I’m coming down from the Gender and Sexuality in Library and Information Studies colloquium that Emily Drabinski, Baharak Yousefi and I organized. For me one of the big themes was bodies and embodiment.
Vanessa Richards‘ keynote was amazing. She spoke a bit and facilitated us in singing together. It was powerful, transformative and extremely emotional for me. Some of the instruction she gave us was to pay attention to our bodies, “what do you feel and where in your body do you feel it when I tell you we are going to sing together?” Both my body and my mind are very uncomfortable with singing. At some point in my life someone told me I was a bad singer and ridiculed me and I think I believed them. Vanessa Richards said something like: “Your body is the source code. Your body knows how to sing. All the people who told you that you can’t sing, kick them to the curb. This is your human right.”
For me this was deeply transformative and created magic in the room. We sang 3 songs together, and by the last one there was a beautiful transformation. I observed people’s bodies. People’s shoulders had dropped and their weight was sinking their weight down into their feet. People were taking up more space and looking less self conscious. Also, our voices were much louder and they were beautiful. This was an unconventional and magical way to start the day together.
There were so many excellent presentations. I was so excited to learn about GynePunk, the cyborg witches of DIY gynecology in Spain. James Cheng, Lauren Di Monte, and Madison Sullivan completely blew my mind in their talk titled Makerspace Meets Medicine: Politics, Gender, and Embodiment in Critical Information Practice. This is the most exciting talk I’ve heard about makerspaces, though they argued that because it’s gendered and political we’re unlikely to see this in a library makerspace. GynePunk reminds me of the zine Hot Pantz that starts with:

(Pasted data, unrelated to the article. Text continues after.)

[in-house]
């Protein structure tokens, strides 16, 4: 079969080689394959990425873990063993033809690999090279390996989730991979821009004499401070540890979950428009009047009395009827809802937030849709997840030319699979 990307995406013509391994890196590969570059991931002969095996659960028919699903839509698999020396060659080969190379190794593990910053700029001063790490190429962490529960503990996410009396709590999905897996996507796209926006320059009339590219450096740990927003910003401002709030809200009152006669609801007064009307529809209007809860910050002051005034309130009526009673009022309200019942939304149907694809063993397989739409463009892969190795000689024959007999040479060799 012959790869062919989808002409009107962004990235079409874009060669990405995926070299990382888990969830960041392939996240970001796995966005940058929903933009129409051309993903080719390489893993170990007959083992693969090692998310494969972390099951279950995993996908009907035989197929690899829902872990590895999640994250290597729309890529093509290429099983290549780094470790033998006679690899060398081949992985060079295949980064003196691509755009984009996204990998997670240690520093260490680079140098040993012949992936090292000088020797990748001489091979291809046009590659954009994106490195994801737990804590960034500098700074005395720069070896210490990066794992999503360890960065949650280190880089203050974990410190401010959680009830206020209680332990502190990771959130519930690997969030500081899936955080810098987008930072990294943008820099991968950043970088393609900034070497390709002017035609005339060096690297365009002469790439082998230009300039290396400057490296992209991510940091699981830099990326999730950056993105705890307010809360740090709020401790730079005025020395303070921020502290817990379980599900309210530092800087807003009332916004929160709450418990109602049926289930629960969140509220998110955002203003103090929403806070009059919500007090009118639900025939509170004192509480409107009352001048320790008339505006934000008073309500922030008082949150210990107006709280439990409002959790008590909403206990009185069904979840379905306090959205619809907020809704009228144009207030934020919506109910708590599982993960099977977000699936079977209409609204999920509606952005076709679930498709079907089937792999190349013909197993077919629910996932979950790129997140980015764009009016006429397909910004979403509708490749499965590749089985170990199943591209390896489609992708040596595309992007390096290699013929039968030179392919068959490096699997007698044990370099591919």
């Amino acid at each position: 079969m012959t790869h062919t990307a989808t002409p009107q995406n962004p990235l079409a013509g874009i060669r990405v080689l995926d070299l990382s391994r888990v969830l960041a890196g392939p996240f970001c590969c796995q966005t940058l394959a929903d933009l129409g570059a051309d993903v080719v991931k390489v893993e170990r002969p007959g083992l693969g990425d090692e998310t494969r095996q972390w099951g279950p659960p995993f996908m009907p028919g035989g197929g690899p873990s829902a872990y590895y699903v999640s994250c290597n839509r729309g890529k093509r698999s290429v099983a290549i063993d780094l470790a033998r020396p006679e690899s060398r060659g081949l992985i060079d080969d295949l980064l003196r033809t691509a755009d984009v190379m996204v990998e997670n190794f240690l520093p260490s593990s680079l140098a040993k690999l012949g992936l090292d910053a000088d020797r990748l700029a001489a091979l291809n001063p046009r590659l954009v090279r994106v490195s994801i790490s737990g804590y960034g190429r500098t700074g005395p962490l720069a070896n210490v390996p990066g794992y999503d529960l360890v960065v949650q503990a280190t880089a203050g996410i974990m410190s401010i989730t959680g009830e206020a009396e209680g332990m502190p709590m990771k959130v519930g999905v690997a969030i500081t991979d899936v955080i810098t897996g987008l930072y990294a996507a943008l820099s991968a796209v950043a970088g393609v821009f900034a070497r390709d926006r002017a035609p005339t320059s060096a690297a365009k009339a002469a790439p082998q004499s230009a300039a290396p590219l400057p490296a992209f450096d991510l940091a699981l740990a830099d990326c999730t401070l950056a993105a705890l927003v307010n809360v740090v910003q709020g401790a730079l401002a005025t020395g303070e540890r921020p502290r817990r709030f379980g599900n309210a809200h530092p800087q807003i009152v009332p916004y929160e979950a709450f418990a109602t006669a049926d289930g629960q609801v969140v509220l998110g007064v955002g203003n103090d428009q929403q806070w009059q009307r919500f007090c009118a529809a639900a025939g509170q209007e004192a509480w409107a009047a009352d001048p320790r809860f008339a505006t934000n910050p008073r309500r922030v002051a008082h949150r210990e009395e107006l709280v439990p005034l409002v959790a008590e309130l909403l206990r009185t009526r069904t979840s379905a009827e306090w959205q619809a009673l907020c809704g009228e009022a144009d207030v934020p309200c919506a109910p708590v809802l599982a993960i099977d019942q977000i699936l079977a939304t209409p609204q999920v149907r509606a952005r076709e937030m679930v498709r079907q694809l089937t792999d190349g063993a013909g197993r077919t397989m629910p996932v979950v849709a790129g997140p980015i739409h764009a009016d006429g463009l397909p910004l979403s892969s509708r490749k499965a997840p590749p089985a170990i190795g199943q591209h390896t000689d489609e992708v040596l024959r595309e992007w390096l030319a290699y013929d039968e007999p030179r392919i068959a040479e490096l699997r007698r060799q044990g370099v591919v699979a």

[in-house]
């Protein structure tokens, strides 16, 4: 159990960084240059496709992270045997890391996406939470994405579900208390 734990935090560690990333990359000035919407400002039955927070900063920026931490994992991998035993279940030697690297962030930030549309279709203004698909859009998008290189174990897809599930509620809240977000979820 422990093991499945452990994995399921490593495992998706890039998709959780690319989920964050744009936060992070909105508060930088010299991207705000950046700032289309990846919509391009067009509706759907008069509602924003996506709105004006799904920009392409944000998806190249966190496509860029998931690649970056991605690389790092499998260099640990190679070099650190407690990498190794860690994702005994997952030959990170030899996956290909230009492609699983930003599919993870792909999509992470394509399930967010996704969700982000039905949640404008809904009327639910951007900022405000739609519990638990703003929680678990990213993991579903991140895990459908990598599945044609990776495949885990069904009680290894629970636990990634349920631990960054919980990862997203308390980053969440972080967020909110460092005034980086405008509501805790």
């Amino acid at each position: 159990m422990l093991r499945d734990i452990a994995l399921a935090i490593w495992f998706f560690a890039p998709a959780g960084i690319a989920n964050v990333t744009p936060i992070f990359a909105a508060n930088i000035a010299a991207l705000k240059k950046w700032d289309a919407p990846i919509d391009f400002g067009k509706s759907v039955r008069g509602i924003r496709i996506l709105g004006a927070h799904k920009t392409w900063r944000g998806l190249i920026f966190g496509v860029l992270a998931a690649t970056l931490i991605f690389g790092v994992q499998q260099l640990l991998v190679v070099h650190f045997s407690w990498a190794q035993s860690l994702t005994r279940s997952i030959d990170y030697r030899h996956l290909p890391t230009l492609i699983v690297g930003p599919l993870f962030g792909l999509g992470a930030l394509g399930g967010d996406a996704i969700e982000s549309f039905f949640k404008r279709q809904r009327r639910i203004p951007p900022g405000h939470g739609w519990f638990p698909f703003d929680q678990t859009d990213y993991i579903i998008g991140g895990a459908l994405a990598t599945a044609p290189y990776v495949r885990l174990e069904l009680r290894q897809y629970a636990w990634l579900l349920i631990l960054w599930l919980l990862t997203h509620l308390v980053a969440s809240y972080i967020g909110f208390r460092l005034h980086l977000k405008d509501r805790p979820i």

Patriarchy sucks. It’s robbed us of our autonomy and much of our history. We believe it’s integral for women to be aware and in control of our own bodies.
I also loved Stacy Wood’s talk on Mourning and Melancholia in Archives. She told the story of working in an archive and having cremated ashes fall out of a poorly sealed bag that was in a poorly sealed envelope. I hope I have a chance to read her paper as she had many smart things to say about institutional practice, as well as melancholia.
Marika Cifor presented Blood, Sweat, and Hair: The Archival Potential of Queer and Trans Bodies in three acts: blood, sweat and hair. She used examples of these parts of our bodies that were part of archival objects:
- blood – blood on a menstrual sponge, blood during the AIDS crisis, blood on Harvey Milk’s clothing from when he was shot and killed
- sweat – sweat stains on a tshirt from a gay leather bar
- hair – hair on a lipstick of Victoria Schneider a trans woman, sex worker and activist, and hair samples (both pubic hair and regular hair from your head) in Samuel Steward’s stud file, where he documented his lovers, that is in the Yale Archives
It was so exciting and nourishing to talk about bodies in relation to libraries, archives and information work. I didn’t realize that I was so hungry to have these conversations. I realized that when I’m doing my daily work I’m fairly
unembodied dissociated. I bike to work, hang up my body on the back of my office door, and then let my brain run around for the day. I put on my body and go about the rest of my life. I’ve been working to try and be my whole self at work, and have realized that the brain/body binary needs to be dismantled.
I’m not really sure what this is going to look like. I fear it might be messy, as bodies often are. I also fear that there will be failure, as is common with trying new things. To start, I think I’m going to go join the Woodward’s Community Singers this Thursday and sing again.